The monosulcate type is the most common pollen aperture pattern in monocots and basal angiosperms, and is considered as the ancestral condition for flowering plants. Toghranegar et al. describe microsporogenesis in 30 species belonging to eight monocot families, and find five different pathways associated with the production of monosulcate pollen grains. These pathways differ in the type of cytokinesis, the tetrad shape, and the presence and patterns of additional callose deposition after the formation of intersporal walls. In all the pathways, aperture location seems to be linked to the last points of callose deposition.
Subfamily Hyacinthoideae (Hyacinthaceae) comprises more than 400 species, which show distjunct distribution patterns. Ali et al. use dispersal-vicariance and Bayesian binary MCMC analyses to determine that Hyacinthoideae originated in sub-Saharan Africa. The results suggest a bimodal distribution pattern with sub-Saharan Africa as the primary centre of diversity and the Mediterranean region is the secondary centre. Sub-Saharan Africa was the source area for radiation toward Madagascar, the Mediterranean region and India, whilst radiations occurred from the Mediterranean region to eastern Asia, Europe, western Asia and India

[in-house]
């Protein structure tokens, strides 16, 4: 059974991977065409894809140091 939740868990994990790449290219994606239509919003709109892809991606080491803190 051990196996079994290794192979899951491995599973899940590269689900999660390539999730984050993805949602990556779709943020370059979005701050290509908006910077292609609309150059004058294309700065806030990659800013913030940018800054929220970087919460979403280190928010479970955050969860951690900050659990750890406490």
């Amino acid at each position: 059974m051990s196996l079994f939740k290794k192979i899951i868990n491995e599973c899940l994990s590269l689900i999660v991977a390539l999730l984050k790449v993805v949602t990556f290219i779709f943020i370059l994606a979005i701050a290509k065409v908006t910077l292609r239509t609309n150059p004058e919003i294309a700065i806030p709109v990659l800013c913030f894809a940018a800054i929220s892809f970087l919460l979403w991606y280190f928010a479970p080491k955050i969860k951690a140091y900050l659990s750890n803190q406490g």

Previous phylogenetics studies of the monocot order Asparagales, although extensive and generally well supported, have left several sets of taxa unclearly placed and have not addressed all relationships within certain clades thoroughly. Kim et al. collect a totally new set of data for a large sampling of species and find that the results are highly similar to those of previous studies with sparser sampling. The data provide a robust framework for further studies on the family Ruscaceae (or subfamily Nolinoideae of Asparagaceae s.l.), which have been the subject of several recent controversies.